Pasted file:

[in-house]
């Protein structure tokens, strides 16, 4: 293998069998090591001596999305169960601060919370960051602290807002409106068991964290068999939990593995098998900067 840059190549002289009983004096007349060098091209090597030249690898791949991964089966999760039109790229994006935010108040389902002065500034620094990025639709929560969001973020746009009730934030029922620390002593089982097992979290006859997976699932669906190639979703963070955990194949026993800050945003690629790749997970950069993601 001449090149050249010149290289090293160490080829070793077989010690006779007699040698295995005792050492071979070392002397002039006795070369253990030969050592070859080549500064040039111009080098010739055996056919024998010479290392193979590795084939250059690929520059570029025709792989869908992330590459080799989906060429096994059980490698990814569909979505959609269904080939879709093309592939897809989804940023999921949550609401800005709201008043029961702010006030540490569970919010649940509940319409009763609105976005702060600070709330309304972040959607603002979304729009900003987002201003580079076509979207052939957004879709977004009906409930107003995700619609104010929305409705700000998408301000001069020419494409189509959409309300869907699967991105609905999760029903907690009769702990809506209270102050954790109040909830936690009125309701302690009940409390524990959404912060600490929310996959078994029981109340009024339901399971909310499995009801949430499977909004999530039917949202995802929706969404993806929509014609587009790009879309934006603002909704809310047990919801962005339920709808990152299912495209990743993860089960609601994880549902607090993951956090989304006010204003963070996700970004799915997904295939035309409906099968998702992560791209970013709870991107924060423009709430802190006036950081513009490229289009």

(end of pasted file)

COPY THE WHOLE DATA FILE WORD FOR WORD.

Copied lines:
[in-house]
């Protein structure tokens, strides 16, 4: 293998069998090591001596999305169960601060919370960051602290807002409106068991964290068999939990593995098998900067 840059190549002289009983004096007349060098091209090597030249690898791949991964089966999760039109790229994006935010108040389902002065500034620094990025639709929560969001973020746009009730934030029922620390002593089982097992979290006859997976699932669906190639979703963070955990194949026993800050945003690629790749997970950069993601 001449090149050249010149290289090293160490080829070793077989010690006779007699040698295995005792050492071979070392002397002039006795070369253990030969050592070859080549500064040039111009080098010739055996056919024998010479290392193979590795084939250059690929520059570029025709792989869908992330590459080799989906060429096994059980490698990814569909979505959609269904080939879709093309592939897809989804940023999921949550609401800005709201008043029961702010006030540490569970919010649940509940319409009763609105976005702060600070709330309304972040959607603002979304729009900003987002201003580079076509979207052939957004879709977004009906409930107003995700619609104010929305409705700000998408301000001069020419494409189509959409309300869907699967991105609905999760029903907690009769702990809506209270102050954790109040909830936690009125309701302690009940409390524990959404912060600490929310996959078994029981109340009024339901399971909310499995009801949430499977909004999530039917949202995802929706969404993806929509014609587009790009879309934006603002909704809310047990919801962005339920709808990152299912495209990743993860089960609601994880549902607090993951956090989304006010204003963070996700970004799915997904295939035309409906099968998702992560791209970013709870991107924060423009709430802190006036950081513009490229289009």